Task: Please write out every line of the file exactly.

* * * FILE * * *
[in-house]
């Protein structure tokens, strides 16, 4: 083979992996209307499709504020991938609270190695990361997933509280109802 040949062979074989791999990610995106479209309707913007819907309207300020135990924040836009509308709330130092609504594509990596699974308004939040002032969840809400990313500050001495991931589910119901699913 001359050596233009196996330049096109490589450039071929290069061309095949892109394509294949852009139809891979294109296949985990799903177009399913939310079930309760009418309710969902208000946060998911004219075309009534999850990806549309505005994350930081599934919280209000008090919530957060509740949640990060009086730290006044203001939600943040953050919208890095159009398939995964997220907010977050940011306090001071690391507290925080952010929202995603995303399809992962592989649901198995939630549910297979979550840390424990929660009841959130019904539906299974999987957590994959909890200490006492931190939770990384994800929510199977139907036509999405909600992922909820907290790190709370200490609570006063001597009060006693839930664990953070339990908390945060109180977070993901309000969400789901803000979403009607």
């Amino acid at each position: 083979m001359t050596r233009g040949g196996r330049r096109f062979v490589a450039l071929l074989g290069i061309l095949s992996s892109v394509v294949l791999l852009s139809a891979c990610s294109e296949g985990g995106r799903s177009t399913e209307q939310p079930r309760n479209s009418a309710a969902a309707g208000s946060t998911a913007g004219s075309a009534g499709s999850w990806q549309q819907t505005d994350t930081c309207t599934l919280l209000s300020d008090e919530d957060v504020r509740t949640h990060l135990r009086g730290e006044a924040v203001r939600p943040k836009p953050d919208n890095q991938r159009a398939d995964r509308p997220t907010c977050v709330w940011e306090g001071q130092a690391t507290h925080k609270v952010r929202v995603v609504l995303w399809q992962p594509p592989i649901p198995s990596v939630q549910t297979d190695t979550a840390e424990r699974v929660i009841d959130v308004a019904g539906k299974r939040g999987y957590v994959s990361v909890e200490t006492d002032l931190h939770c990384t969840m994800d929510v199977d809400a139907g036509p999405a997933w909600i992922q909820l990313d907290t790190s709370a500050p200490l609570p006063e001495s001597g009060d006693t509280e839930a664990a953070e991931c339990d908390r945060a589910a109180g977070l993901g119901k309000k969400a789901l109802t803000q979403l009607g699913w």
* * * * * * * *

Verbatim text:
[in-house]
């Protein structure tokens, strides 16, 4: 083979992996209307499709504020991938609270190695990361997933509280109802 040949062979074989791999990610995106479209309707913007819907309207300020135990924040836009509308709330130092609504594509990596699974308004939040002032969840809400990313500050001495991931589910119901699913 001359050596233009196996330049096109490589450039071929290069061309095949892109394509294949852009139809891979294109296949985990799903177009399913939310079930309760009418309710969902208000946060998911004219075309009534999850990806549309505005994350930081599934919280209000008090919530957060509740949640990060009086730290006044203001939600943040953050919208890095159009398939995964997220907010977050940011306090001071690391507290925080952010929202995603995303399809992962592989649901198995939630549910297979979550840390424990929660009841959130019904539906299974999987957590994959909890200490006492931190939770990384994800929510199977139907036509999405909600992922909820907290790190709370200490609570006063001597009060006693839930664990953070339990908390945060109180977070993901309000969400789901803000979403009607």
């Amino acid at each position: 083979m001359t050596r233009g040949g196996r330049r096109f062979v490589a450039l071929l074989g290069i061309l095949s992996s892109v394509v294949l791999l852009s139809a891979c990610s294109e296949g985990g995106r799903s177009t399913e209307q939310p079930r309760n479209s009418a309710a969902a309707g208000s946060t998911a913007g004219s075309a009534g499709s999850w990806q549309q819907t505005d994350t930081c309207t599934l919280l209000s300020d008090e919530d957060v504020r509740t949640h990060l135990r009086g730290e006044a924040v203001r939600p943040k836009p953050d919208n890095q991938r159009a398939d995964r509308p997220t907010c977050v709330w940011e306090g001071q130092a690391t507290h925080k609270v952010r929202v995603v609504l995303w399809q992962p594509p592989i649901p198995s990596v939630q549910t297979d190695t979550a840390e424990r699974v929660i009841d959130v308004a019904g539906k299974r939040g999987y957590v994959s990361v909890e200490t006492d002032l931190h939770c990384t969840m994800d929510v199977d809400a139907g036509p999405a997933w909600i992922q909820l990313d907290t790190s709370a500050p200490l609570p006063e001495s001597g009060d006693t509280e839930a664990a953070e991931c339990d908390r945060a589910a109180g977070l993901g119901k309000k969400a789901l109802t803000q979403l009607g699913w």